Yemen’s conflict has left it on the brink of famine, the UN’s World Food Programme (WFP) has warned.
Food shortages, lack of fresh water, and low fuel stocks have created a “perfect storm” for the Yemeni people, the WFP’s Ertharin Cousin said.
The organisation estimates nearly 13 million people urgently require help.
The conflict has involved Houthi rebel fighters clashing with forces loyal to the Yemeni government and its allies, led by Saudi Arabia.
Ms Cousin, who was speaking after a three-day trip to Yemen. said aid agencies were unable to reach areas of need because of the ongoing violence.
Four months of fighting between Houthi rebels and government forces, and Saudi-led coalition air strikes, have left the impoverished country in chaos
80% of the population need aid
13m people face food shortages
1.4m forced from their homes
2,000 civilians killed
She warned of “irreversible” damage unless food could reach the estimated 1.2m children suffering malnutrition.
A recent WFP assessment of food security on the ground concluded Yemen was “one step away” from famine.
In the latest violence, a bomb exploded next to the governor’s office in the southern city of Aden, killing four people.
Sally Nabil, BBC correspondent in Aden
Although the fighting is over, the humanitarian situation in Aden remains dire. Pro-government forces have driven out the Iranian-backed Houthi rebels but the people are in desperate need.
Many of the residential neighbourhoods have been reduced to ruins and thousands of Yemenis are still living in schools and mosques, with little access to food, water or medicine. There is no sign they are going to return home any time soon.
A lot of areas around the city are full of landmines and explosive devices. One lady told me her neighbour went back to check his house after the fighting stopped, but the moment he opened the door an explosion was triggered. She said she doesn’t want to face the same fate.
As we walked around Aden, we saw some neighbourhoods overflowing with sewage water. Parents say their children are suffering from malaria, diarrhoea and skin diseases.
Hospitals are overwhelmed with war casualties who don’t receive adequate medical treatment. Many die on their way to the medical facilities because ambulances are poorly equipped. Doctors say many victims need to be taken abroad because their conditions are too serious to be treated in Yemen.
Last month, government forces retook Aden from the Houthis in a major setback for the rebels.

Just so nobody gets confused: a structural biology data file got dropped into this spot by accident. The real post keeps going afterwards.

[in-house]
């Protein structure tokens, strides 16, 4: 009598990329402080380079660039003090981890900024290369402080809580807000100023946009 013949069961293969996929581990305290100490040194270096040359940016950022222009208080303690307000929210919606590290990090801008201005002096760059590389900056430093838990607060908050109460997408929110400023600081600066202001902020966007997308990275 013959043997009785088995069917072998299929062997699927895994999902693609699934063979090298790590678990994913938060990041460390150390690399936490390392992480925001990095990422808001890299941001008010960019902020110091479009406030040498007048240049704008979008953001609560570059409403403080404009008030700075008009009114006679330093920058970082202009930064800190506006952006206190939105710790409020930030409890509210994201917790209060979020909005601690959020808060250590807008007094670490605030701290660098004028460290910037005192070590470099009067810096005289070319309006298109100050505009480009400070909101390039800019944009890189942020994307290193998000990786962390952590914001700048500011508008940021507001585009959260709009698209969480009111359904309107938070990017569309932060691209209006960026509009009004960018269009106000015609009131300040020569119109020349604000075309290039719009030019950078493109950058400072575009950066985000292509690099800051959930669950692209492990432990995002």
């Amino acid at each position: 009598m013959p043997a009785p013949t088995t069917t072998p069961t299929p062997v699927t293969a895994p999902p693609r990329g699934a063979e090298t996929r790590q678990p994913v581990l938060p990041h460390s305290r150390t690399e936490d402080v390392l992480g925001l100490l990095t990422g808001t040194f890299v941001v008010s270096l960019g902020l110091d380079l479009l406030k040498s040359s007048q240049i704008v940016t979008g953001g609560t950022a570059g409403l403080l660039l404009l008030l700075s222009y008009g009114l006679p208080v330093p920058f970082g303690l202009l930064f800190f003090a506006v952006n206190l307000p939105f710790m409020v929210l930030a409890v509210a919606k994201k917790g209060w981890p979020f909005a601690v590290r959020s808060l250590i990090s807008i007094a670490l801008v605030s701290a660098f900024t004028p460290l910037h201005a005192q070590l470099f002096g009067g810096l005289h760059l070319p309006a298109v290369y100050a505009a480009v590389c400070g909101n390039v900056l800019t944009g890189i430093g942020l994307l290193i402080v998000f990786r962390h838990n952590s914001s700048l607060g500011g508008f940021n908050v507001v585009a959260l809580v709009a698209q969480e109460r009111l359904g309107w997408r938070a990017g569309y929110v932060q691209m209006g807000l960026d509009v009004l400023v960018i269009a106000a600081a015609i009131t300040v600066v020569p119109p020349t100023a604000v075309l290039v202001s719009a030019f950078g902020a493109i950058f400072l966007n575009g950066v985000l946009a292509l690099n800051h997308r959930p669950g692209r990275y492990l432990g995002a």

Meanwhile, UN humanitarian chief Stephen O’Brien, who has also just returned from Yemen, told the UN Security Council on Wednesday that “the scale of human suffering is almost incomprehensible”.
He also strongly criticised the Saudi-led coalition in Yemen for bombing the port of Hodeida, saying it was a violation of international humanitarian law.
A WFP ship was in the port, which is on the country’s west coast, when it was hit by air strikes on Tuesday night.
“I am extremely concerned that the damage to the port of Hodeida could have a severe impact on the entire country and will deepen humanitarian needs,” Mr O’Brien said.
The UN has raised Yemen to its highest level of humanitarian crisis, placing it alongside emergencies in South Sudan, Syria and Iraq.
Nearly 2,000 civilians are said to have died since the coalition began its bombing campaign in support of the exiled government in March.
As grim as the humanitarian situation is in Yemen, the WFP stops short of declaring a famine there in its latest update.
The UN uses the term sparingly and will only declare a famine once certain conditions are met.
They are: over 20% of households in an area face extreme food shortages with a limited ability to cope; acute malnutrition rates exceed 30%; and the death rate exceeds two per day per 10,000 people.
Calling the situation in Yemen a famine would instantly raise awareness, but that labelling makes little difference to the Yemeni people already suffering.
The UN says a “humanitarian catastrophe” is under way, and has called for urgent support from donors.
Why is there fighting in Yemen?
- Northern Shia Muslim rebels known as Houthis, backed by forces loyal to Yemen’s ex-president, took over parts of Yemen, including Sanaa, and forced the government into exile in March
- The rebels accused the government of corruption and of planning to marginalise their heartland within a proposed federal system
- Forces loyal to the government, and southern militia, are fighting back, aided by air strikes led by neighbouring Saudi Arabia
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